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VOL, V., NO, 692. JUNEAU, ALASKA, T -RSIMV, FEBR UARY 1.1, 1915. PRICE TEN CEN^S.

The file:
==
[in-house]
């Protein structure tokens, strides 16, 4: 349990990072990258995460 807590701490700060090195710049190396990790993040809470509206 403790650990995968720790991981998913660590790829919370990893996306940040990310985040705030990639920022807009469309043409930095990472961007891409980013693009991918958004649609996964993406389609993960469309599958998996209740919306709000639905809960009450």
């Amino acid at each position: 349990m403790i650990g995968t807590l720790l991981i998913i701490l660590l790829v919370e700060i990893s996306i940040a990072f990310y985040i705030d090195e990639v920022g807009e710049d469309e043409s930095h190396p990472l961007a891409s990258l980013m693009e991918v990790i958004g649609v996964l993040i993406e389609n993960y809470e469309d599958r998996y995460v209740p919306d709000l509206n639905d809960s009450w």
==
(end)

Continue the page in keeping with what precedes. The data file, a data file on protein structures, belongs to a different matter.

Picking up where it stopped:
_ ?W 1J U W W DEMOCRATS RESUME FIGHT FOR SHIP BILL PROSPERITY COMING BOOMING WASHINGTON, Feb. 11.?The bal ance of trade in favor of the United States continues to soar. For the week ending February 6th, the figures for which were made public yester day, the balance was over $37,000,000, the largest weekly balance in the his tory of the Nation. - - AMERICAN SHIPYARDS WORK AT CAPACITY NEW YORK, Feb. 11.? Americanj ship yards are experiencing the great-, est activity that the United States has ever witnessed. Every yard on the Atlantic, as far as can be dlscov-, ered. Is working at its full capacity, and orders for large freight carrying steamships are being placed dally. All the principal yards are enlarg ing their plants. Many of them are increasing their capacity three and fourhold. BIG STEEL MAN SEES BOOMING PROSPERITY PITTSBURGH, Pa.. Feb. 11.?Pres ident Farrell, of the United States Steel corporation said today. In an ad dress, that the balance of trade In fa vor of the United States for the pres ent year will exceed $1,500,000,000, and; that the\United States is entering the, period of her greatest commercial and industrial prosperity. Russia Gets $25,000,000,000 NEW YORK. Feb. 11.?Russia has; borrowed $25,000.00ij.000 in New York: as a national loan so as to maintain balances in that city for Russian banks; lo draw against. New Oil Refining Plant NEW YORK. Feb. 11.?A Baltimorej special says that New York and Eng lish interests are ubout to build a big oil refining plant in Baltimore which will supply a line of tank steamers to run between that port and Mexico. Demand Por Securities Increases NEW YORK. Feb. 11.?The New York American figures $214,95S,000 in new securities have been issued since ! Jan. 3. an increase of $85,566 000 over last year. Tho railroads have put out $134,908,000. an increase of $61,382, 000. Industrial corporations have of fered $80,050,000. or $24,1S4.000 above 1914. PRESIDENT SENDS PERSONAL REPRESENTATIVE TO MEXICO WASHINGTON, Feb. 11.?Secretary of State William J. Bryan announced last night that President Woodrow Wilson had selected former United States District Attorney Dubai West, of San Antonio. Tex., as a personal representative to investigate condi tions In Mexico and to confer with Gen. Villa. Gen. Carranza and Gen. Zapata. WOMAN WHO FORETOLD LINCOLN'S WEATH DIES ?+? BAKER CITY. Ore.. Feb. 11.?Mrs. Miriam Baldwin, who dreamed of and foretold tho death of Abraham Lincoln, died here yesterday. PASTOR AND HOUSEKEEPER MURDERED IN RECTORY NEW BRITAIN. Conn.. Feb. 11.? Fev. Joseph Zobrls, of St Andrew's Lithurian Catholic church, and his housekeeper. Miss Eva Glllman, wero found dead in the rectory yesterday. Both had been fcurdered. ? . , QUAKE VICTIM SURVIVED 25 DAYS IN PRISON : ??? ' ROME. Feb. 11.?Michael Cairlo was extricated alive from the ruins of Pal- ? nero yesterday. He had survived for ' 25 dayes from the time of'his Impris onment under tho ruins of the col lapsed city. While ho had nothing to cat. he drank seepage water and cm- 1 dured tho fast 1 THE WEATHER TODAY. Maximum?36. Minimum?30. Precipitation?.16 Inch. Cloudy?Rain and snow. DELEGATE SAYS HE IS DEMOCRAT "What are the politics of Delegate James Wfckershain?" That Is a question that frequently is asked In Alaska. One faction of those who supported ! the Dolegato Jor ro-clectlon last fall claimed to do so as "Progressive Dem | ocrats." Another class did so on the strength I of the Delegate's declarations at Ju ? neau and elsewhere and- the state ments of the Dispatch, the Alaskan, and other newspapers that he was an "Independent" However, whatever might have been the Idea of the voters last fall as to the Delegate's politics, ho seems now to have placed hlmsolf?and ho claims to be a "Progressive Democrat" In a statement before a sub-corn mitteo of the ways and means com mittee of the House Representatives, j Delegate Wickersham said: "Now, Mr." Chairman, In his last; message to Congress in rospqet to Al-I aska. the President made un a prom-] iso In Alaska, and our people up there , are depending upon It At this last; election in Alaska we all supported Mr. Wilson. I ran on what was known as the Progressive Democratic ticket up there, and I made more speeches; throughout the country than anyoth-: er member of Congress, I dare say, ant: I made them willingly, earnestly, and above board. We were very greatly pleased with Mr. Wilson's Alaska pol icy and we supported him earnestly. I got about 6,000 votes. Another ben tleman ran on what was known as! the Standpat Democratic ticket, and he go: almost all the rest of them? and both of us standing on tho same platform, doing everything we could in support of Mr. Wilson and his an nounced Alaskan policy." This statement was made at Wash ington Jan. IS, and, as far as known,! Is the ver yiatest dope. The Con-j (Continued or. Page 2.) W. J. BRYAN DEFENDS HIS PEACE TREATIES: ??>? RALEIGH, N. C.. Fob. 11.?The. world has taken a long step forward when all of the rulers at war deny responsibility for beginning of hostil ities. declared Secretary of State "W. J. Bryan, addressing the North Caro-; Una legislators. He declared the so-: called "Bryan paace treaties" wero n sure cure for war. He said he could not reconcile the situation in Europe with statements that preparedness j was the best remedy for prevention', of w&r. *??? PRESIDENT WILSON ON TREASURY FINANCES WASHINGTON, Feb. 11.?President Wilson sees no prospects of n deficit In the United States Treasury. He de clared ho thought the Income tax would be sufficient to meet the appar ent disparity between revenues and disbursements. The extension of the war taf was entirely dependent on the war, he added; ANOTHER SEATTLE POLICEMAN j IS FIRED FROM FORCE; SEATTLE. Feb 11.?Policeman Paul Schuman was dismissed from the Se attle police force and imprisoned on the charge of having extorted money from fallen women. POINDEXTER WOULD DO AWAY WITH POSTMASTERS WASHINGTON, Feb. 11. ?Senator Miles Poindcxter, of Washington, has Introduced a bill abolishing all post masters of first and second classes ind creating postoffice supcrintend ants, who are to be promoted from the mvtt service ranks. ?. ? - SEATTLE CAPITALIST AND FORMER OFFICIAL DIES SEATTLE. Feb. 11.?James S. John ston, a Seattle capitalist and former* member of tho city council, died bere[ ast night. DNE OF WEALTHIEST OF NATION DIES IN GOTHAM NEW YORK, . Feb. 11.?Norman 3rea, one of the 25 richest men of ttiej?; [Jnited States, died hero yesterday, j ALLEGED ?s The reappearance of K. Yamaguchi, sentenced manslnycr, in court this af ternoon to testify In behalf of the defendant, the defendant's declaration on cross-examination that "By the word of God there was a pistol In Kajita's hand, and he pointed it at Yamaguchi," anil several tilts between the opposing counsel enlivened tho trial today of I-I. Yaruashita, accused of Kajita's murder, as the case is drawing to a close. It is expected that tho case will bo In the hands of tho J jury tonight. Ynmashita's reiteration that Kajita I bad a gun which he Is alleged by the | prisoner to have pointed at Yainagu ehi came in response to a question of AalBStaht Prosecutor H. Hi Kolsom. "Now don't you know that there was no pistol in that bunkhouse at all, and that you didn't see one," Judge Fol som asked. "There was, by the name of God. there was," came the reply. Wiu? It loaded?" "I did not examtuc it, I think it was loaded," the prisoner answored. Pistol As Evidence. Yamashita was handed the pistol which the defense prescuted as Ex hibit B, and he showed the Jury how he had held his linger bohlnd tlio trig ger wen e said Knjlta wan holding, the weapon. He sal?l tint KnJItr. was "about three paces from Yamaguchi while ho, Yamashita, was struggling: with the foreman. On Mr. Hellcnthal's re-dlrcct exam ination, tho sketch of Sitkoh Bay was produced and. with tho Jurofs gathered about him, the defendant again point ed out the places ho said tho witnesses to Kajita'u kilting occupied in the bunkhousc, during tho slaying. District Attorney Reagan contended that the examination of the map war.: not redirect examination of Yamashi ta and Judge Jennings sustained the objection, insofar as the examination; related to ground already covered dur-j ing direct examination. Yamaguchi Testifies. Yaraaguchr took the stand over tho protest of the prosecution. HisKStoryj is practically the same as that told by: the defendant. He said Kajita had told him. in the dining room, an houri before tho killing that he was going to kill Yamaguchi, because "You are a saucy follow." On cross-examination Yamaguchi j was asked if he had not testified whllo he himself was on trial, that Kajita, after coming into the bunkhousc, hadi been there seven or eight minutes be-j for he drew the gun. Yamaguchi said he could not rcrmeinbnr having said! that, and told tho court that Kajita j hud not waited a moment after ho: came into the bunkhousc, until he j drew his weapon and said: "1 am go-; ing to kill you." Attempts to Impeach tho witness! constituted tho cross examination. The; witness said he couldn't remember; having testified during his trial that he had held Kajita's left arm while ho struck him seven or eight tlmos with a hammer. Today he said he held Kajita by the collar, while Yama shita held Kajita's right arm. The witness also denied that ho had, at a conference with the Japanese boys after tho killing, produced a revolv er and said: "Wo must tako this gun to Juneau and say it Is the one that Kajita held." Yamaguchl will bo followed on tho stand by Akabane, Yonisaki and Frank Hermit. Defendant Tells Story While the jury gave eager audience to eyory word, the defendant told tho story of the killing of Kajita, in the district court yesterday. Probably through his long confinement, and tho fact that he is suffering from rheuma tism, Ynmashito's hand trembled as he raised it to bo sworn by Deputy Clerk of the Court J. T. Reed. The witness answered the questions as put through the interpreter, without hesi tation. He denied emphatically that he SMALLPOX BREAKS OUT IN ARIZONA LEGISLATURE PHOENIX. Ariz.. Feb. 11.? Small pox has broken out among the mem bers <3T the Arizona Legislature, now lu session. All the members .and em ployees of both houses have been vac 1 j' ' "renewed j+ LONG SPEECH RECORDS. * * * ? States Senate are follows: ? ?> on VrcOlnnd-Aidricb emergency v v Senator William V. Allen, Ne- ? + brnska 1893?fourteen hours on * * Senator Charles J. Faulkner, +1 Senator Theodore B. Burton. * ?> 1915?Eleven hours nnd thirty- * Senator Edward H; Carmnck, ?:* |v Tennessee, 1907;?Made notable v V Senator .Robert L. Owen. Ok- v F* lahotnn,' ? 1908.?Made a long +; speech on admission of Arlzon * to the Union. _ * -> -j- e -> <? ?;* ?> 4- v 1 7? WASHINGTON, Fob. 11.?The ad ministration lorccs. after conferences this morning, reformed this morning to continue the fight for the passage or the shlp-purchaso bill. A safe major ity of the Senate Is claimed. The decision to renew tho light fol lowed an early confcrcnco this morn ing between President Woodrow Wil son and Senators F. M. Simmons, of! North Carolinn, Senator Duncan U.j Fletcher of Florida, and Representa tive Claude Kitchen of North Carolina. It was decided to stand behin<?3en-j ator Gores' substitute for the bill now pending in tho Senato. It developed at tho conference tfiht there was a sentiment in the Senate to relax, tho fight for tho Goro substi tute in the Senate and permit tho sub stitute to be attached as an amend ment to tho Keeks bill In the House, and let that come up to tho Senate, and. in tho meanwhile tho Senate could act on appropriation bills. The decision, however, was to keep the fight up in tho Senate. It is be liovcd that this forecasts an extra session, as some of tho appropriation bills might have to go ovor if the Re publicans persist in the filibuster. Extra Session Predicted. WASHINGTON. Feb. 11?'That thoro will be an extra session of Congress for the consideration of the ship-pur chase bill' was believed to be Inev itable by Congros3ional leaders last night, when, after beloe in..continuous i session for 5-i hours and 11 minutes. I hours longor than any provious session! of the Senate, Senators Goorgo W. Norris, of Nebraska, and Robert M. La Kollette, two of the progressive Re-j publicans who are voting with the Democrats, consented to an adjourn ment. leaving the fato of the ship purchase bill in greater doubt than Democrats Would Control. claim sL\ majority or more for the bill j without aid of Republicans or Pro-i gressives. ?> v v *> v * v v v 4* v v v v , ?> 4 ? LANE TO REPRESENT * PRESIDENT WILSON * ? WASHINGTON. Feb. 11. ?' * ? President Woodrow Wilson to v the Interior Franklin K. Lane v - sentatlve at tho opening of the ?: ?? v 4> San Francisco, which will take ? place Feb. 20. Lane will leave ?J*i ?> for the Pacllic Coast Monday. ?>j ' <? v ? *> *f ?> *:? v <? v v .<? j Empire want ads. work all the tlzne.1 PSc WASHINGTON, Fob. 11. ? Notes from tbo United Stater, to Great Brit ain and Germany with retoronco to British ships carrying American flags and the war zono proclamation wore transmitted by cable last night. That | they expressed the emphatic displcas j ure of the United States on account of : both matters is known here today. The not to Great Britain conveys a warning that the general use of the American flag by British vossoIb would i bo viewed with grave concern by the ! United States. Might Mako Trouble. Germany was warned that the de struction of any American vessel by Germany in the newly prescribed war /.one would load to serious complica That the notes to Great Britain and Germany placed the displeasure of tho United States with the uso of tho American flag and the German war /7.ono order, which had been made known generally to tlio representatives of the" governments concerned at Washington, In concise and specific languago is known today. Use American Flag Again. NEW; YOKK, Feb. 11.?Tho Cunard Hnor Orduna, arriving from Liverpool last night, admitted that she had sail ed under an American flag while cross lug the lris?6oa. BRITISH SEIZE CARGO Of AMERICAN SHIPS FALMOUTH, Effnland, Feb. 11. ? The cargo of the American steamship Wllhelmlna, recently purchased by; Americans from a Germany company, was seized byv the British authorities here today, In accordance with the de-: ci3ion of the Foreign Office. The car go will go to a British prize court, which will decide upon the question as to whether or not it is contraband. The Wllhelmlna'o cargo was con signed to an agent of a St. Louis com mission house In Germany, and the British government is exerting every lawful effort to prevent foodstuff from reaching Germany, according to its statement with reference to the seiz ure. Wllhelmina Seizure to Take Normal ' Course. WASHINGTON, Fob. ll.?Tllo State Department announce^ today that the j Wllhelmina scizuro caso must tako Its] normal course, and that Is for the matter to go to the British prize court first. This decision is the result of the representations of the British govern ment that the action of Germany in appropriating the grain supply of the country by Imperial decree makes all grain and other foodstuffs contraband. Stringent Trade Regulations. LONDON, Feb. 11.?The Prime Min ister announced to the Commons this afternoon that the British government is about to take more stringent meas ures against tho trade of Genitnuy. COMMONS GIVES GOVERNMENT UNLIMITED WAR CREDIT LONDON, Feb. 11?The House of Commons last night granted the re quest of tho government for a blank check on the resources of the British Empire for its military operations. the resolutions that Lord Kitchener, head of the War Department, contem plated a British army, ready for field oorvlcq, of 3,000,000 men if such be came Accessary, and that thore should be no restrictions In the amount of money that could bo expended for that NEW YORK STATE TO OFFER BONDS ALBANY, N. Y., Fob. ll.?Now York Btalo wilt offer for sale $27,000,000 of bonds as soon an a bill in passed by tho legislature allowing their sale. ALASKA GOLD. NEW YORK, Feb. 11.?Alfiska Gold closed today at 2S%. RUSSIANS SINK U. S. VESSEL BERLIN, Feb. 11.?The sinking of the American steamship Washington In the Black sea by Russian warships is reported in semi-official reports from Constatlnople. The report decuares that the Wash ington was flying tho American flag when sunk, and was lying in the har bor of Trebizond. | a .j. * 4 * BULGARIA TO REMAIN ? j* STRICTLY NEUTRAL ? :? ? * * SOFA, Fob. 11.?Bulgaria has ? dccldod to maintain strict and ? * loyal neutrality. according to a ? * statement made ofllclaly by * Premier Radoslavoff at a meet- ? * lug today with his pariiamcn ; -J tury adherents. The topic of * ?f ? discussion at the meeting was ?> ?> the German loan to Bulgaria. ?f| V ? ; > 4 4 t ? ? * + <? ?:< * +; * * + * GERMANY GIVES UP HOPE OF ITALIAN NEUTRALITY ?j.? NEW YORK. Feb. 11.?A Berlin special to tho New York World says that Germany lias given up all hope! of keeping Italy and Roumania out j of the v.-:ir. and'by secret n^eo'iricnlj with Austria recently began to prohib it export to Italy of certain oils and other commodities which latter need ed and hitherto had not been barred. Roumania has retaliated by barring shipment^ of petroleum to Gbrmany and Austria. Germany has exhausted ovet-y diplomatic means to placato Italy: Count Bcrchtold, Austrian pre mier waa forced to resign and Prince von Buelow was sent to Italy as Am bassador. It 1b stated that Trieste has been offered to Italy, and Trans ylvania to Roumania If they keep out of tho struggle. Moreover Italy has been thrcatcnod with worse punish ment than has been accorded Belgium. Strange rumors going the rounds In diplomatic circlos Is tho effect that In the event of Italy coming in to Join tho Allies/it will at once hocomo a repub lic, as King Emmanuel is said to have given his word to the Austrian em peror that ho would abdicate rather than consent to war against two other members of the Triple Alliance. OFFICIAL STATEMENTS. LONDON. Feb. 11.?The fighting in the Carpathian mountains is contin uing today, with tho Russians gener ally successful in the eastern part of the range, hnd falling buck in Bu kowlna. In the western theatre of war the French report continued minor suc cesses. and tho destruction of a num bor of German trenches by sapping them and using explosives. The Gor man attacks on the right wing of the Allies' lines have been chocked. Berlin and Vienna advices are that tho situation is unchanged in Galicia with tho Russians gradually cTrawng in their linos in Bukowiua. Berlin admits that important changes in the plans of the Polish campaign are taking plncc. LUSITIANIA CARRIED AMERICAN HYDROPLANES LONDON, Fob. 31.?The Cunard lin er Lusitiana, which arrived at Liver pool, tho other day, carried three hy droplanes. RAILROADS MAY MAKE LOW THROUGH RATES WASHINGTON, Fob. 11.?'To meet new trhflic condition;) which havo aris en since the completion of the Pan ama canal, the Interstate Commerce commission, today permittod trans continental railroads to establish cer tain commodities.1) rates from Eastern points to the Pacific Coast terminals lower than- those between interme diate points; to. .the Intcrmoiintaln . Tom Knudson. the Bar rancbor, is returning from Seattle this week. Miss Margaret Carrigan has arrived from Seattle for a visit at the home of her brother, A. C. Carrigan. Corlet Babbago has taken a position in the Spickett periodical store. GERMANS RETREATING IN POLAND LONDON, Feb. 11. ? Word come# ffom Paris this afternoon that the ro port from Petrograd of the evacuation J of Lodz by the Germans has been con firmed. The information that comeo from Pe trograd Is that the Germans aro leav ing Lodz as rapidly as trains can be loaded. Accompanying the troops are all the stores, offices, commissariat and-vehicles for transportation. The evacuating troops are being re moved to Kalisz on the East Prussian border. The evacuation of Lodz Is regarded as evidence of the permanent aban Jonment of the attacks on Warsaw, which ceased Tuesday, and the cen tral Polish campaign. EMPEROR WILLIAM IS DEPRESSED. London, Feb. 11.?Emperor William returned hurriedly to Berlin this morning from the Polish war theatre, and at once entered into prolonged conference with t(ie German military commanders. Among those present were Count von Moltke, Count von Au lenberg. Gen. von Kessel and other well Known leaders. The command era at the v.-tWbbs field headquarters participated In the conference by tele phone. According to the neutral Danish newspaper correspondents at Berlin, the Emperor regards the sltuation^as still hopeful, but ho is described as being greatly depressed on account of the terrible price In men that Ger many was called upon to pay for com paratively limited advances In all the war theatres, and especially those made against the entrenched Russian lines. The Emperor's troops were not de feated In the attacks on Warsaw or In Eastern Gallcia, according to the same authority, but were constantly advancing, but the contest was aban doned, temporarily on account of the frightful loss of life. 45,000 LOST ON BZURA FIELD. One account reaching Paris by way of Warsaw says that the German loss in dead alone on the Bzura and Raj ka fronts was 45,000 dead, not to men tion the thousands wounded and lost as prisoners. Alter 22 Attacks, liermans Kezreai. PETROGRAD. Feb. 11. ? Before abandoning the attacks upon the east ern heights in the region of Koziou wka, occupied by the Russians, the Germans made no less than 22 attacks. They came at the Russians defensers of the trenches several ranks in depth, and hand-to-hand bayonet fighting.was engaged In much of the time. It Is represented by those who participated in the fighting and those who witness ed it tlmt Jt was more ferocious -and bloody than any of which history makes record. The Germans wero finally dislodged and driven back. ^ Russians Capture Machine Guns. In addition to capturing 69 officers and 5,000 prisoners in one day during their pursuit of the retreating Oor-, mans In the vicinity of Mount Luppon the Russians captured IS machine guns, a great quantity of stores and ammunition. Fighting Continues in Carpathians. Fighting Is continuing in the Car pathian mountains. The Russians still hold tho western pnsiios, but have retired back into Bukowina and several points near tho Roumanian border. JAPAN EXPECTS U. S. TO SETTLE TROUBLES WASHINGTON. Feb. fi.?Ambassa dor Chlndn, at a dinner last night on board the Presidents yacht Mayflower in honor of Admiral Dowa, Japanese representative to tho San Francisco exposition, replying to friendly ex pressions of Secretary of State Will iam J. Bryan and Secretary of the Navy Joscphus Daniels, said that Jap an looked to the United States to set tle all the great troubles of tlie world. Tho remarks of tho Japanese Am bassador are interpreted by many to have direct reference to tho European war and the Issues that will develop i out of it